Backdoor Roth can be a tool, but a tricky oneSubmitted by Prosperity Advisory Group on December 15th, 2018
by Joel Morrison
A Roth IRA is a powerful savings vehicle which allows the money you put into it to grow tax free until you need it, presumably in retirement. Some people who would like to take advantage of it make too much money to do a normal contribution. I know, 1st world problems, right? That and the cost of jet fuel for my private plane are really starting to damage my calm.
Anyway, assuming you are in this boat, and you really want to get some money into a Roth and growing, the main stumbling block is whether you have some IRAs out there. This flowchart is fairly easy to walk through to see if this is an option for you. By the way, MAGI is modified adjusted gross income, a number you get from your tax return by adding up lines 37 and 8b of the 1040 form. Whew, if you’re still reading after that sentence, I salute you.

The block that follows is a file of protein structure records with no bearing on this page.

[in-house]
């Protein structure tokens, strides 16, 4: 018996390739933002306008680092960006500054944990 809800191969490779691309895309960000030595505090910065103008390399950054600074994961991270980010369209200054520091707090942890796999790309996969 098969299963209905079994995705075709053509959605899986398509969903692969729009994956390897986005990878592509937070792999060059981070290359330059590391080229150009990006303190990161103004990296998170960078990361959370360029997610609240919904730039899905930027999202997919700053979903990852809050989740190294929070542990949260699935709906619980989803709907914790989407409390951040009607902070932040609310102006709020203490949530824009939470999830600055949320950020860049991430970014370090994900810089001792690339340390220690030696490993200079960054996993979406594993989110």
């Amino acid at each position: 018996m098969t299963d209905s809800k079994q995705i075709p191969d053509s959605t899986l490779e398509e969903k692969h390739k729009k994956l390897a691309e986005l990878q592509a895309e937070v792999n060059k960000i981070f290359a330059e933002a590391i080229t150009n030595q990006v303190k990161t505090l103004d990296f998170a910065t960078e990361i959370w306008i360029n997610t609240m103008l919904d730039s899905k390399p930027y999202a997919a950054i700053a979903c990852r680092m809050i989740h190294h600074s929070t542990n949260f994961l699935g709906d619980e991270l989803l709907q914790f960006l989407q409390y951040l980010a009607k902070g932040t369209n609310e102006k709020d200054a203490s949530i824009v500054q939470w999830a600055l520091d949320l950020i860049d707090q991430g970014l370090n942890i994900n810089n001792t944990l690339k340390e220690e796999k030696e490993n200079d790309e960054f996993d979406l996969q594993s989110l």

But if you get to the box that discusses figuring out how much of the contribution will be taxed, this is where having lots of IRAs might make you re-think the backdoor Roth strategy. Here’s an example:
Johnny has $95,000 in his IRA, all made of normal pre-tax contributions. He decides to try the backdoor strategy and makes a $5,000 non-deductible contribution to an IRA, as the first step. He then does a $5,000 conversion of those funds to the Roth, but here’s the thing: he has to pay ordinary income taxes on 95% of that $5,000. Because at the time of conversation he had $100,000 in IRA assets, 95% of which were traditional pre-tax and 5% were after-tax. If he had no IRAs, then his tax bill would be zero.
In the terms of the pros and cons of doing a backdoor Roth, there are too many variables to sum up here, which is why you should consult a CERTIFIED FINANCIAL PLANNER™, and a tax professional to boot. And I have to capitalize that designation, I’m not yelling at you, though I am proud to have earned it!
*For a comprehensive review of your personal situation, always consult with a tax or legal advisor. Neither Cetera Advisors LLC nor any of its representatives may give legal or tax advice.